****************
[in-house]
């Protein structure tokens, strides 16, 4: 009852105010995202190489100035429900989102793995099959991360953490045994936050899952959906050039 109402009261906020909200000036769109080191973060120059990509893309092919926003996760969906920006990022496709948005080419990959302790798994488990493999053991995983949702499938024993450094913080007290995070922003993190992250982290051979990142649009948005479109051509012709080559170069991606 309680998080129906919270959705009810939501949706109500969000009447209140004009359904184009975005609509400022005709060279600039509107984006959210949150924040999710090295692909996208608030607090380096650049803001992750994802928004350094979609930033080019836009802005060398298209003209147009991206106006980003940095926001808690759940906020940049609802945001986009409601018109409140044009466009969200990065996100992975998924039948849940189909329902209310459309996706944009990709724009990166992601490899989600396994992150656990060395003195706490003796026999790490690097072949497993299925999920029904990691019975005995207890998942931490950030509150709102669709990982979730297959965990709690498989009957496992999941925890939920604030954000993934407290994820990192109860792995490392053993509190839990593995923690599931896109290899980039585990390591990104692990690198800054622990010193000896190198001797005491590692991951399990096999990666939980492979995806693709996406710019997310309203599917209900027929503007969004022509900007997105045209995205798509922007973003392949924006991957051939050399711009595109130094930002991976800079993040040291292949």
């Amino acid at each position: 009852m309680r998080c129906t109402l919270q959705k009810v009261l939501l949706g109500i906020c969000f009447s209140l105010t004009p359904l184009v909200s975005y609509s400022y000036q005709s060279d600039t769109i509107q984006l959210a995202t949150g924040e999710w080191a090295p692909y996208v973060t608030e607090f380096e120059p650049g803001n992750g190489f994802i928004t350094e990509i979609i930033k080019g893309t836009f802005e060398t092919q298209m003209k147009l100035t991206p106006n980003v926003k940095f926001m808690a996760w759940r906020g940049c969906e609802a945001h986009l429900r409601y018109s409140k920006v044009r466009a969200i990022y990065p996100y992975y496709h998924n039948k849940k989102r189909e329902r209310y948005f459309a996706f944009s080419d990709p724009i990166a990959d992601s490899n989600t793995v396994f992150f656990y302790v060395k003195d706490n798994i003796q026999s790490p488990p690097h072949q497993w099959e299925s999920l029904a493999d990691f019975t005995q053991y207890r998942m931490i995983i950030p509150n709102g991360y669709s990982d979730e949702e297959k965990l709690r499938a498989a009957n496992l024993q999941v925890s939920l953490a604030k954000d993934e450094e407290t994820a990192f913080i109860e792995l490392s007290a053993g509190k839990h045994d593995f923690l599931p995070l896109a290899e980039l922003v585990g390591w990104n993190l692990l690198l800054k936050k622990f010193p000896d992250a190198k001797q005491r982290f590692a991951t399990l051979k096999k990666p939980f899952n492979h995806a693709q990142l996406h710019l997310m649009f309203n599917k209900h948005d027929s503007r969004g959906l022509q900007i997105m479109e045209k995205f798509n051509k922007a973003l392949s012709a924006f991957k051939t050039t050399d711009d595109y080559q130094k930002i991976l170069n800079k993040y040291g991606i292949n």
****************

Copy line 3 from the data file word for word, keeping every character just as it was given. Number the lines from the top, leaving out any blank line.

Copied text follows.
């Amino acid at each position: 009852m309680r998080c129906t109402l919270q959705k009810v009261l939501l949706g109500i906020c969000f009447s209140l105010t004009p359904l184009v909200s975005y609509s400022y000036q005709s060279d600039t769109i509107q984006l959210a995202t949150g924040e999710w080191a090295p692909y996208v973060t608030e607090f380096e120059p650049g803001n992750g190489f994802i928004t350094e990509i979609i930033k080019g893309t836009f802005e060398t092919q298209m003209k147009l100035t991206p106006n980003v926003k940095f926001m808690a996760w759940r906020g940049c969906e609802a945001h986009l429900r409601y018109s409140k920006v044009r466009a969200i990022y990065p996100y992975y496709h998924n039948k849940k989102r189909e329902r209310y948005f459309a996706f944009s080419d990709p724009i990166a990959d992601s490899n989600t793995v396994f992150f656990y302790v060395k003195d706490n798994i003796q026999s790490p488990p690097h072949q497993w099959e299925s999920l029904a493999d990691f019975t005995q053991y207890r998942m931490i995983i950030p509150n709102g991360y669709s990982d979730e949702e297959k965990l709690r499938a498989a009957n496992l024993q999941v925890s939920l953490a604030k954000d993934e450094e407290t994820a990192f913080i109860e792995l490392s007290a053993g509190k839990h045994d593995f923690l599931p995070l896109a290899e980039l922003v585990g390591w990104n993190l692990l690198l800054k936050k622990f010193p000896d992250a190198k001797q005491r982290f590692a991951t399990l051979k096999k990666p939980f899952n492979h995806a693709q990142l996406h710019l997310m649009f309203n599917k209900h948005d027929s503007r969004g959906l022509q900007i997105m479109e045209k995205f798509n051509k922007a973003l392949s012709a924006f991957k051939t050039t050399d711009d595109y080559q130094k930002i991976l170069n800079k993040y040291g991606i292949n």